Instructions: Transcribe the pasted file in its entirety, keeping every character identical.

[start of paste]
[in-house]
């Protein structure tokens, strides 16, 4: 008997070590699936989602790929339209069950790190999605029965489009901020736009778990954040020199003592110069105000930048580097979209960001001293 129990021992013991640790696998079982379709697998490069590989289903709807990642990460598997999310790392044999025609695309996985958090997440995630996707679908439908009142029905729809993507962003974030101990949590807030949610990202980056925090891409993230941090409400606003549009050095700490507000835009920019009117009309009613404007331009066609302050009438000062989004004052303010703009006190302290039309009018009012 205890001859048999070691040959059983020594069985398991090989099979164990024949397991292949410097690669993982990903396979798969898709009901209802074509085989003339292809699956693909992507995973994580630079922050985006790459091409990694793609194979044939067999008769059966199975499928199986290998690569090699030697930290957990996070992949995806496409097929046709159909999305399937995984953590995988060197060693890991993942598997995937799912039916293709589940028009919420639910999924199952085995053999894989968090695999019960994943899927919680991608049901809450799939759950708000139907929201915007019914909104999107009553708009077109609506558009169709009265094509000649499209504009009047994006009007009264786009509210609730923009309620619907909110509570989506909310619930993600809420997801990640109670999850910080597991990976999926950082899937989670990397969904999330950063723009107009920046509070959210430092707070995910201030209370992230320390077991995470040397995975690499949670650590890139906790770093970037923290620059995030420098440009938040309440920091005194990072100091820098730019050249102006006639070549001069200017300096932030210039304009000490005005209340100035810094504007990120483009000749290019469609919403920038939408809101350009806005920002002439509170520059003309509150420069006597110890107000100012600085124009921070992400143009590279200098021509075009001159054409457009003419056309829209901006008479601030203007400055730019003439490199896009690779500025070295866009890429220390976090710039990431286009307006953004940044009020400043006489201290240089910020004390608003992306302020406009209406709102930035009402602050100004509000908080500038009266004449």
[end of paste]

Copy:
[in-house]
């Protein structure tokens, strides 16, 4: 008997070590699936989602790929339209069950790190999605029965489009901020736009778990954040020199003592110069105000930048580097979209960001001293 129990021992013991640790696998079982379709697998490069590989289903709807990642990460598997999310790392044999025609695309996985958090997440995630996707679908439908009142029905729809993507962003974030101990949590807030949610990202980056925090891409993230941090409400606003549009050095700490507000835009920019009117009309009613404007331009066609302050009438000062989004004052303010703009006190302290039309009018009012 205890001859048999070691040959059983020594069985398991090989099979164990024949397991292949410097690669993982990903396979798969898709009901209802074509085989003339292809699956693909992507995973994580630079922050985006790459091409990694793609194979044939067999008769059966199975499928199986290998690569090699030697930290957990996070992949995806496409097929046709159909999305399937995984953590995988060197060693890991993942598997995937799912039916293709589940028009919420639910999924199952085995053999894989968090695999019960994943899927919680991608049901809450799939759950708000139907929201915007019914909104999107009553708009077109609506558009169709009265094509000649499209504009009047994006009007009264786009509210609730923009309620619907909110509570989506909310619930993600809420997801990640109670999850910080597991990976999926950082899937989670990397969904999330950063723009107009920046509070959210430092707070995910201030209370992230320390077991995470040397995975690499949670650590890139906790770093970037923290620059995030420098440009938040309440920091005194990072100091820098730019050249102006006639070549001069200017300096932030210039304009000490005005209340100035810094504007990120483009000749290019469609919403920038939408809101350009806005920002002439509170520059003309509150420069006597110890107000100012600085124009921070992400143009590279200098021509075009001159054409457009003419056309829209901006008479601030203007400055730019003439490199896009690779500025070295866009890429220390976090710039990431286009307006953004940044009020400043006489201290240089910020004390608003992306302020406009209406709102930035009402602050100004509000908080500038009266004449």